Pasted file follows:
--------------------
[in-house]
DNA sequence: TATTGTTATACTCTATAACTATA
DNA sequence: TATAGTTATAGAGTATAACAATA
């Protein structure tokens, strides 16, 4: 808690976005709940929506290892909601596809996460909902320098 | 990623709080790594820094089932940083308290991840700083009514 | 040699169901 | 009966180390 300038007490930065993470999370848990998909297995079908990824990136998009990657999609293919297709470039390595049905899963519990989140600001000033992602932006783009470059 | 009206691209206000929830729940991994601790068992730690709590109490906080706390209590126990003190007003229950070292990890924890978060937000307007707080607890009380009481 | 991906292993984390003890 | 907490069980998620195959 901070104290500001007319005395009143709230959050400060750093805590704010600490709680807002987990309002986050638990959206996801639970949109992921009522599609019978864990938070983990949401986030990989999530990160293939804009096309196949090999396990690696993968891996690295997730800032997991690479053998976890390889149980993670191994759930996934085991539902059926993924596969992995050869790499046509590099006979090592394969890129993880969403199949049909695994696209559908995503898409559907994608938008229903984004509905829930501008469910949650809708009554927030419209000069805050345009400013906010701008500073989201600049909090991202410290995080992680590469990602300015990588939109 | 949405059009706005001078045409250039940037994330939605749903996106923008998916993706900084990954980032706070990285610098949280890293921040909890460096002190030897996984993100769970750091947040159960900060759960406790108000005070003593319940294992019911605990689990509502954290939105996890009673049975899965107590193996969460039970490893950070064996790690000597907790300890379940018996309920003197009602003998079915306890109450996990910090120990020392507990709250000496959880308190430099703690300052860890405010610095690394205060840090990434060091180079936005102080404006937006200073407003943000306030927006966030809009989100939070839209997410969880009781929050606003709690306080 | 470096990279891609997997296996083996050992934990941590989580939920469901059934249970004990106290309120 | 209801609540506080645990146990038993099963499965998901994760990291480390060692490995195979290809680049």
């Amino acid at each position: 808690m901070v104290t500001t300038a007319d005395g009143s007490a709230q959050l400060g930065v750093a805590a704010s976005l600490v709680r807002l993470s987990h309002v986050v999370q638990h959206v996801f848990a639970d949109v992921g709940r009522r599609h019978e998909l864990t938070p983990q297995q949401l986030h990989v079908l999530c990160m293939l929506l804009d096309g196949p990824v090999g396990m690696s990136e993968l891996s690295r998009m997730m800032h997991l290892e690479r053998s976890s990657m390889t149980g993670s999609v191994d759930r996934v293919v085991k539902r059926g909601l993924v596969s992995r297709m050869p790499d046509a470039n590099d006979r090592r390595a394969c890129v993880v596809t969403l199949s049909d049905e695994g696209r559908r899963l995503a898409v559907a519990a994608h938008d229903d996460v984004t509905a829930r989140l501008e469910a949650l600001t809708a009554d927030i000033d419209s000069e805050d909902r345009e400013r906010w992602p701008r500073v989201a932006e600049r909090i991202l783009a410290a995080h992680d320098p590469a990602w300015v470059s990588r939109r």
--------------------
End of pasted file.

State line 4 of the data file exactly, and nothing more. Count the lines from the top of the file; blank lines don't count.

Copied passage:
């Protein structure tokens, strides 16, 4: 808690976005709940929506290892909601596809996460909902320098 | 990623709080790594820094089932940083308290991840700083009514 | 040699169901 | 009966180390 300038007490930065993470999370848990998909297995079908990824990136998009990657999609293919297709470039390595049905899963519990989140600001000033992602932006783009470059 | 009206691209206000929830729940991994601790068992730690709590109490906080706390209590126990003190007003229950070292990890924890978060937000307007707080607890009380009481 | 991906292993984390003890 | 907490069980998620195959 901070104290500001007319005395009143709230959050400060750093805590704010600490709680807002987990309002986050638990959206996801639970949109992921009522599609019978864990938070983990949401986030990989999530990160293939804009096309196949090999396990690696993968891996690295997730800032997991690479053998976890390889149980993670191994759930996934085991539902059926993924596969992995050869790499046509590099006979090592394969890129993880969403199949049909695994696209559908995503898409559907994608938008229903984004509905829930501008469910949650809708009554927030419209000069805050345009400013906010701008500073989201600049909090991202410290995080992680590469990602300015990588939109 | 949405059009706005001078045409250039940037994330939605749903996106923008998916993706900084990954980032706070990285610098949280890293921040909890460096002190030897996984993100769970750091947040159960900060759960406790108000005070003593319940294992019911605990689990509502954290939105996890009673049975899965107590193996969460039970490893950070064996790690000597907790300890379940018996309920003197009602003998079915306890109450996990910090120990020392507990709250000496959880308190430099703690300052860890405010610095690394205060840090990434060091180079936005102080404006937006200073407003943000306030927006966030809009989100939070839209997410969880009781929050606003709690306080 | 470096990279891609997997296996083996050992934990941590989580939920469901059934249970004990106290309120 | 209801609540506080645990146990038993099963499965998901994760990291480390060692490995195979290809680049």